Common Resume Mistakes

Your Résumé Thrown Away in the Garbage

Do you want the job? I mean, really want the job? Well your first step is to avoid submitting a seriously flawed resume. You may be asking yourself, “How do I know if it’s flawed?” Aside from typos and grammatical errors, or speaking in third person (trust me, we’ve seen some doozies), make sure to avoid sending a standard “one size fits all” resume. It is a sure fire way to get ignored and overlooked. While these are fairly obvious issues, here are a few more easily correctable offenses that you may be committing.

You Forgot a Cover Letter 

The Cover Letter is the best way to introduce yourself, your skillset, and why you are perfect for the position. Nothing can replace a well-written cover letter and often times, this can be more important and impressive than your resume itself. It gives the employer a peek into your personality. Make sure it’s tailored to the position at hand, employers can tell if you’ve put time and effort into drafting your cover letter. Show your passion for the position. This is the time to really sell yourself.

You Have an Unprofessional Email Address

There is nothing more off-putting than looking at a resume and seeing as the reply email. Immediate failure. It screams “Don’t take me or my career seriously!” At this age, there is absolutely no reason not to have a work appropriate email address.  None.

You Neglected to Add a URL

Unless explicitly asked, there’s no need to attach a headshot. Instead, send a link to your LinkedIn account, or any other professional online profiles. To be completely honest, employers will be looking for your social media accounts no matter what. Career expert, Amanda Augustine, found that 92% of recruiters admit to reviewing candidates’ online profiles.

It’s Not Accomplishments-Driven

While it’s easy to slip into autopilot and start listing off job duties, your resume should consist of high-impact accomplishments statements. Let them know you’re perfect for this role, you are qualified for this position, and you deserve an interview.  Highlight your accomplishments. Concisely explain how you performed better than anyone else in your previous jobs, how and why you got/deserved your promotions, how you overcame obstacles, and how your company benefitted from your performance. Document the value in you. Your entire resume should be accomplishment-driven.

It’s Too Cookie-Cutter 

Employers are looking at bland, cookie-cutter resumes all day long. Microsoft Word templates are the easiest to spot, and the most overused templates out there. Now there is nothing wrong with this, Microsoft templates are tried and true, and we have all been hired at least once thanks to them. However, you have to admit that it lacks that “stand out” quality.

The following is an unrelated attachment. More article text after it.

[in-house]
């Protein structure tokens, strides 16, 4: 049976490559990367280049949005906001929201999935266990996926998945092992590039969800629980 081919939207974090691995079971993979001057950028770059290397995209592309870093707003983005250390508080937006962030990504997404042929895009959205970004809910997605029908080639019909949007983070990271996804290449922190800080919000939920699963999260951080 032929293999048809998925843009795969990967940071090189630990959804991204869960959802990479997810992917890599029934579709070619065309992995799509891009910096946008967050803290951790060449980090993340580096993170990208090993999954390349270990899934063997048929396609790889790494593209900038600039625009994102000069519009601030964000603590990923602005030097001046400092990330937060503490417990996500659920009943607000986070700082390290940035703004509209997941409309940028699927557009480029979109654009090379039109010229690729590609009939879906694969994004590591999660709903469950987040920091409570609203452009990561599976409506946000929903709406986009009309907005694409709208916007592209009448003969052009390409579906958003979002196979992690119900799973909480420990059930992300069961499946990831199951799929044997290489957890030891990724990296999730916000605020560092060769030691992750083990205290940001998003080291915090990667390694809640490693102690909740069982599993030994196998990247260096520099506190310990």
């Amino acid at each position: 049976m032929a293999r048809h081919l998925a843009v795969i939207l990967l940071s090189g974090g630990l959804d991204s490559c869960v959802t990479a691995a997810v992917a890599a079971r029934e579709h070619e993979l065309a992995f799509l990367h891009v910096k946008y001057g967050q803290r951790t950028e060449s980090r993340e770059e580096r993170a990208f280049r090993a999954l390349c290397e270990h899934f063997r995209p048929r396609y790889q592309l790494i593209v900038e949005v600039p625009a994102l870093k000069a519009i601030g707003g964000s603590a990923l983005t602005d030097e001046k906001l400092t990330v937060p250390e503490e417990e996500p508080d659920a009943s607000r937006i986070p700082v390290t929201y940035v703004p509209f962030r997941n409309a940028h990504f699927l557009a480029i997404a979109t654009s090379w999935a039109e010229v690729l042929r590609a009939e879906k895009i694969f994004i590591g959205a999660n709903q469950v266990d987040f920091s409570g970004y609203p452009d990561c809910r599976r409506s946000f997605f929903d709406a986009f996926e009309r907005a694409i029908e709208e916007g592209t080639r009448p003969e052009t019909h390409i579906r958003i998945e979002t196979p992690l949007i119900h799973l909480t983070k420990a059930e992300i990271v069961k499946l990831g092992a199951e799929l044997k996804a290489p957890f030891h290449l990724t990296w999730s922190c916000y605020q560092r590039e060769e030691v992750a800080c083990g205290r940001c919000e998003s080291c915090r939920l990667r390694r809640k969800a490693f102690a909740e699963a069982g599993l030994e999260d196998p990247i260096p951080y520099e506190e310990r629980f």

Now I’m not saying to make it cluttered and colorful, overcomplicating your resume is a serious offense as well. But liven it up through the use of buzzwords like “accomplished” “managed” or “developed”, include metrics, or write a hard-hitting header at the very top of your resume that really defines who you are. Stick with basic fonts such as Arial, Tahoma, or Calibri, and steer away from using too many design details. The overall goal is to stand out from the crowd without giving the reader a headache.

It’s Inconsistent

Employers want resume scanning to be smooth, simple, and visually pleasing. They want to recognize job goals, see your qualifications, and do so in a way that is fluid. For example if you write “April 2011-May 2013” on your resume once, continue to write your job history dates in this manner all the way down the page. It’s also easiest for the reader if you list your jobs in order of most current to least current. They shouldn’t have to search for your most recent info.

Additionally, if you are sending your resume via email, make sure to send it to yourself first to make sure the formatting doesn’t change during delivery. Send test emails to friends to see if page numbers, fonts, or borders have gone askew during sending. It is crucial to ensure that the formatting appears consistent from computer to computer.

Your resume is your foot in the door. This is what gets you a callback and a chance to really wow them in person. You are an intelligent, hard-working individual – represent yourself well. This is the first glimpse an employer will have of you, make sure you put your best foot forward. Remember, you never get a second chance, to make a first impression.